As the guard opened the main gate and climbed the stairs, he could hear a faint echo of someone banging on the door. Ya Allah! There is somebody there! With that, he ran towards the classroom door which Haris was desperately banging on. As he unlocked the door, Haris flew into his arms with tears flowing from his eyes. “Hey…hey kid. It’s ok. You are going to be ok now.”, said the guard. He turned around to see that the beggar was standing just behind him. “Are you ok little one?” Haris was too distraught to reply.  “We need to take him home.” the beggar said to the guard. “I know where he lives.”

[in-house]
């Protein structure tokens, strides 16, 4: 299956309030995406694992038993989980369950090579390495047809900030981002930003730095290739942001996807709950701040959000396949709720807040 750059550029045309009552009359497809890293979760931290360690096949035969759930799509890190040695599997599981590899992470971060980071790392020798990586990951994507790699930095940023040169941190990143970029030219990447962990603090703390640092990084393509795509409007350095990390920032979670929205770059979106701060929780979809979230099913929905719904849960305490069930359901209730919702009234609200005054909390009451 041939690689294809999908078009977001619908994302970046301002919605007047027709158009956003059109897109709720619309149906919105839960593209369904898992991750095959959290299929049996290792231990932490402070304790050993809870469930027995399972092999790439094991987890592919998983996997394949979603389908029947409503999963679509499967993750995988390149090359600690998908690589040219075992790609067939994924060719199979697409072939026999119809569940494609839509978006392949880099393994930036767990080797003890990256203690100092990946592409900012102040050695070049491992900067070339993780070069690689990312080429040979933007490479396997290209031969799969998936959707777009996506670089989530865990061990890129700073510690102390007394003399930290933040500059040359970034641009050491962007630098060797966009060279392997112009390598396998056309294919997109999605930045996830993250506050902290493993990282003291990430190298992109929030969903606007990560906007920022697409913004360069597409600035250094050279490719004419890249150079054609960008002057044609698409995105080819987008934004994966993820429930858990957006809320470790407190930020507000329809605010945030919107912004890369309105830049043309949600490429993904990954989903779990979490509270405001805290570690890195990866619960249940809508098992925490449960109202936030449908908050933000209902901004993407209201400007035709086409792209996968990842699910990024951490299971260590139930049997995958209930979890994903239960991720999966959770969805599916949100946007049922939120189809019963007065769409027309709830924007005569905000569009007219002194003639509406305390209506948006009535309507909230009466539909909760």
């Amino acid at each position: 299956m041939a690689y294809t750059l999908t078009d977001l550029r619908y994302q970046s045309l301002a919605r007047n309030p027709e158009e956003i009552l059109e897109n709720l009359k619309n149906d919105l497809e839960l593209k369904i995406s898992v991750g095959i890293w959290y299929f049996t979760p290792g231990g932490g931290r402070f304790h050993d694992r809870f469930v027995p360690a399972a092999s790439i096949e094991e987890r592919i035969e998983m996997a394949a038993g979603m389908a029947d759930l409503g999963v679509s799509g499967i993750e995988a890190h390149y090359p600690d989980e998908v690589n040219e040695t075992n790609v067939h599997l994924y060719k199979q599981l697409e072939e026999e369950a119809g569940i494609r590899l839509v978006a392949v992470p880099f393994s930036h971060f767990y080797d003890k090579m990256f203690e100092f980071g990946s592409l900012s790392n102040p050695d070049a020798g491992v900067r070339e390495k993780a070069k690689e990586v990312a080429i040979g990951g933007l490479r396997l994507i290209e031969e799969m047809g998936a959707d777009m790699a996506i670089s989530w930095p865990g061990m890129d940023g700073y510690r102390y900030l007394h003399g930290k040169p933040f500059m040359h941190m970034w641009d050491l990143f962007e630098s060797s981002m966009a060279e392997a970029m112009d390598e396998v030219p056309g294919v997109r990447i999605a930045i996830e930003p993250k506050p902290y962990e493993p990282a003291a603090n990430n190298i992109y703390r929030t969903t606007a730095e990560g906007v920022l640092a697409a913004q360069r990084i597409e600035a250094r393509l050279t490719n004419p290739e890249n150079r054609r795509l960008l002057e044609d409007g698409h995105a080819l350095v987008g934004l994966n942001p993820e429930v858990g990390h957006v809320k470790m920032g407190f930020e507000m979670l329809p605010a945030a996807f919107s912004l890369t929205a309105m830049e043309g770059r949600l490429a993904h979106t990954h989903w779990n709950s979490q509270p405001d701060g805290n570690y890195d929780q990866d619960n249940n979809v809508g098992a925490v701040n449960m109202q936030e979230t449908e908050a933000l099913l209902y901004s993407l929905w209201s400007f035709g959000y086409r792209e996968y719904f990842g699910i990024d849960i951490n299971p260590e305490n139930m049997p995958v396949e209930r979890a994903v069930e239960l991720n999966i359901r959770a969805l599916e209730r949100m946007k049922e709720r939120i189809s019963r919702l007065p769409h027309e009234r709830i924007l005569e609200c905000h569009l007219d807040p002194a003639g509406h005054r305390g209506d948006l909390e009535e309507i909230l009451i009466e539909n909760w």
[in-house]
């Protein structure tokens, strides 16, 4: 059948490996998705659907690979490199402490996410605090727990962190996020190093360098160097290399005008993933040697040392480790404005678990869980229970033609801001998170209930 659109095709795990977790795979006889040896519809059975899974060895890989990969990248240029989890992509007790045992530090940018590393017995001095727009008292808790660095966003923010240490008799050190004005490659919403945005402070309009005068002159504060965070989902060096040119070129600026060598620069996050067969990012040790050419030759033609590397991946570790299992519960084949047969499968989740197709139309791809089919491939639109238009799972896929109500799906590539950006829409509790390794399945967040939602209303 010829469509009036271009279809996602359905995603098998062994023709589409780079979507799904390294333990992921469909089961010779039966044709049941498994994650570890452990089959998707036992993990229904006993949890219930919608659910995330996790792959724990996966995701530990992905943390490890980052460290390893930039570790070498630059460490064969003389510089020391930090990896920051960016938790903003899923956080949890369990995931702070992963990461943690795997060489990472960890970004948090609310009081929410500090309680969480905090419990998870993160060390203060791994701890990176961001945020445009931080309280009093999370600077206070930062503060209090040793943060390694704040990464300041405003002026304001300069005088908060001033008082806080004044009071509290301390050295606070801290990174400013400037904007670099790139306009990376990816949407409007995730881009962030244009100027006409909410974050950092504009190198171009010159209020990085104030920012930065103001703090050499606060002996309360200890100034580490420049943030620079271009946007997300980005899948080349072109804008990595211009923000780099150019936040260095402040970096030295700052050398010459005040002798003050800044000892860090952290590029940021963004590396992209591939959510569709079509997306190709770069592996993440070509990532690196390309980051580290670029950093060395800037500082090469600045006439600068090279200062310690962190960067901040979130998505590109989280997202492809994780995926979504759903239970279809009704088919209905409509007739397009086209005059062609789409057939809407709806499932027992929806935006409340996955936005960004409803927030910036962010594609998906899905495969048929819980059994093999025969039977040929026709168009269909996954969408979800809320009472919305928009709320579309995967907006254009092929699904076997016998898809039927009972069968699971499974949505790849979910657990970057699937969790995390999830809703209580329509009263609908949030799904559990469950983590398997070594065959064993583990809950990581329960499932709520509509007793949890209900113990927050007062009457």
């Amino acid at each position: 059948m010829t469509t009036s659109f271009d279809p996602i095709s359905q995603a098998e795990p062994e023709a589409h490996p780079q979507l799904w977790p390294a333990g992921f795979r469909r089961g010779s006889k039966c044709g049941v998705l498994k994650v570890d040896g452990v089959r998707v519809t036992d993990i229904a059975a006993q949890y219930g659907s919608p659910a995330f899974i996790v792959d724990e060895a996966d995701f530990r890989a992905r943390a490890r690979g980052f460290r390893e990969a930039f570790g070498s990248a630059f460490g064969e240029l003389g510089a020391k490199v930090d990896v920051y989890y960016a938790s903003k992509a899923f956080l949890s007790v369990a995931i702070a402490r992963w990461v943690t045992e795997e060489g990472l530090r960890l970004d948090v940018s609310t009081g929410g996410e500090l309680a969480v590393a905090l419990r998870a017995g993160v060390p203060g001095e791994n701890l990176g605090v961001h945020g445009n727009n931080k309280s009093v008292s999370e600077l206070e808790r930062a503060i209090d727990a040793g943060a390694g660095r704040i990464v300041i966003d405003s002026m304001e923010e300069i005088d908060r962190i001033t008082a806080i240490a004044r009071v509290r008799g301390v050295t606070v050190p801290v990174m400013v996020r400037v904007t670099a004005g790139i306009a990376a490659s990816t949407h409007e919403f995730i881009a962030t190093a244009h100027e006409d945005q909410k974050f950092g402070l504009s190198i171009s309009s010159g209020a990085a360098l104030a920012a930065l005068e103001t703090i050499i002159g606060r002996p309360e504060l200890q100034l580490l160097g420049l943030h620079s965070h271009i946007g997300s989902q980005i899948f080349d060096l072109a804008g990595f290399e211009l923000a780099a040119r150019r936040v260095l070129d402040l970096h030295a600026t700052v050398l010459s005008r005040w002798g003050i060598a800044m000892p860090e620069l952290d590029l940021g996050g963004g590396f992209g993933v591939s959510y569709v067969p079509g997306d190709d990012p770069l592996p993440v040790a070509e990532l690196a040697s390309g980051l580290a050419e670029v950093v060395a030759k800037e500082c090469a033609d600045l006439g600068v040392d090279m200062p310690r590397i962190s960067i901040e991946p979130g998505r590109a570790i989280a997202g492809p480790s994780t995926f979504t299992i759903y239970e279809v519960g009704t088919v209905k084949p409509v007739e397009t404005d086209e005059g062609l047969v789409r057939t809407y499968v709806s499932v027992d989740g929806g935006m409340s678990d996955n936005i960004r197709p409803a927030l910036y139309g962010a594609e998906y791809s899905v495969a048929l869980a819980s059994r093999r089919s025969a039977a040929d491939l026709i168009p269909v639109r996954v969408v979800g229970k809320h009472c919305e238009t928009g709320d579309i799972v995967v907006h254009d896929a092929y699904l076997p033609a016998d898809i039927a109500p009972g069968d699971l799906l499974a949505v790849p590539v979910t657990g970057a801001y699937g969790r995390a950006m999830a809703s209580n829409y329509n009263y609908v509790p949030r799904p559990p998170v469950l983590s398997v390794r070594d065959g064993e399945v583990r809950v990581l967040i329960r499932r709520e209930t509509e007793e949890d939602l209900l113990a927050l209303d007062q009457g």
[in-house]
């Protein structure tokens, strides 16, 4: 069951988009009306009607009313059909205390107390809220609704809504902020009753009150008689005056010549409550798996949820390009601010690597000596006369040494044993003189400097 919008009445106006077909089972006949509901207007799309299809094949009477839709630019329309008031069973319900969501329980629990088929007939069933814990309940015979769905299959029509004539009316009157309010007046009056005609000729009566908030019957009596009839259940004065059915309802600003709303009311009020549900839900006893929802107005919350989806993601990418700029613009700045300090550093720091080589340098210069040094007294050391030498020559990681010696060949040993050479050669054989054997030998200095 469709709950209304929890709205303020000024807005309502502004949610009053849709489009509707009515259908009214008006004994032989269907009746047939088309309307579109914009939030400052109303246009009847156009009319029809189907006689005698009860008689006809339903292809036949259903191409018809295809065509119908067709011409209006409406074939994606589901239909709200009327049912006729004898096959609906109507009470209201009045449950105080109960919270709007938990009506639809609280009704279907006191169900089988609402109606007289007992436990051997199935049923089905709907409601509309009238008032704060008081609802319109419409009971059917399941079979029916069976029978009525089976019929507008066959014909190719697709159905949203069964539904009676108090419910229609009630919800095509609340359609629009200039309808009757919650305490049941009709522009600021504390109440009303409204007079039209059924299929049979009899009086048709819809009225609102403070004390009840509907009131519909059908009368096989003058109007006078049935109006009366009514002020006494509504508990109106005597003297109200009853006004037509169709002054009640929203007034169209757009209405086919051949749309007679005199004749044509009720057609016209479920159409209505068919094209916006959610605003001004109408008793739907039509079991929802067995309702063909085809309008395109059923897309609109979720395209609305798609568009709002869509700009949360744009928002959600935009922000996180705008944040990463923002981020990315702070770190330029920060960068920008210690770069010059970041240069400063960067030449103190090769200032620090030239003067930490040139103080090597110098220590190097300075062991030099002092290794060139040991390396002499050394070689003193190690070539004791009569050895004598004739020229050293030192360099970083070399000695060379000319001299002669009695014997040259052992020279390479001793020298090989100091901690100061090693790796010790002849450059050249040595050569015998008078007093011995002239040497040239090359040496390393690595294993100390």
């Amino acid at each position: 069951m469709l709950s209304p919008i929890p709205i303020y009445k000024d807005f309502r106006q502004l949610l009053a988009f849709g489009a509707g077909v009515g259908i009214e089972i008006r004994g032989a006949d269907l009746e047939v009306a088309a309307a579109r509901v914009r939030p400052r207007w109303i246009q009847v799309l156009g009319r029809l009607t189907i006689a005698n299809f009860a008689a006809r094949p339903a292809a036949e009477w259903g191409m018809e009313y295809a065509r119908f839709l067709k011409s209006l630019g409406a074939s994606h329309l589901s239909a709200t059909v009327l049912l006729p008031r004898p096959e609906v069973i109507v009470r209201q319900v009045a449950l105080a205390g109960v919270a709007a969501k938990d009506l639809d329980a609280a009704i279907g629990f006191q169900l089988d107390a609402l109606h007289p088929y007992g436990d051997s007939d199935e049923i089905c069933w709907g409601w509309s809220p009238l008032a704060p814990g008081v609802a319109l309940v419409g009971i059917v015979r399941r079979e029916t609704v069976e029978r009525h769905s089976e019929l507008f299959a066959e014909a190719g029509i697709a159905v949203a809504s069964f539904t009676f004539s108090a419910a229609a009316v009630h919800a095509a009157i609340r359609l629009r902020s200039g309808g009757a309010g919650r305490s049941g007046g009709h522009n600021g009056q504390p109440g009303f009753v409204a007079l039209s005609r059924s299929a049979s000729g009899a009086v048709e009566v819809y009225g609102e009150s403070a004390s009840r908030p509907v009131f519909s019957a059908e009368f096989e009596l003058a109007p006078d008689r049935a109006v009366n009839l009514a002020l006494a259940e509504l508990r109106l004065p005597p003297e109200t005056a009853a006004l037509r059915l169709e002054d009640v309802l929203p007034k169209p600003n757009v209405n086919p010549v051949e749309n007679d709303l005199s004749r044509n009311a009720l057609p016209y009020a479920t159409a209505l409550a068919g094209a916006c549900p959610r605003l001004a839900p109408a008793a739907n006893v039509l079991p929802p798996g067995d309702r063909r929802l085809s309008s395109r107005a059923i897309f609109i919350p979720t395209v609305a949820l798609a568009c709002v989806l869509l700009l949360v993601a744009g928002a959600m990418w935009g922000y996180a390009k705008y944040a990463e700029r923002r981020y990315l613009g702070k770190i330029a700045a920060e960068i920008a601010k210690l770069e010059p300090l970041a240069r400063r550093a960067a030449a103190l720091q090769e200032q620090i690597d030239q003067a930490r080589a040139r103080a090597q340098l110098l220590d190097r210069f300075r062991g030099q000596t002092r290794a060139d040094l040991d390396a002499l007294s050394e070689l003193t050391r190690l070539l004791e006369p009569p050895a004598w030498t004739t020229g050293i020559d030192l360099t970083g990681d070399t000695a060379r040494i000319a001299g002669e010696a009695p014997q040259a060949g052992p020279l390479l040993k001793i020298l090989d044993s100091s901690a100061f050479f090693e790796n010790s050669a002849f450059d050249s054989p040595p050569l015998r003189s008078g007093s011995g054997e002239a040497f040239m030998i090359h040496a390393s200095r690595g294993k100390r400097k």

As they walked down the road towards his house, Haris got his bearings back. He turned towards the beggar and said “Thank you. You saved my life sir.” The beggar just looked at him and smiled. Finally, Haris was home, safe and sound.  The next day, right after the Eid prayer, Haris was getting out of the Eid namaz, wearing his brand new kurta. As expected, the beggar was at the doorstep, begging for food. Haris had a package in his hand. He walked towards the beggar and gave him the package saying “Thank you for the other day. My ammi said to give this to you as a gift”. He handed the package to the beggar and walk away with his father. The beggar opened the package and almost had tears in his eyes. In front of him was a brand new kurta and a bowl filled with kheer.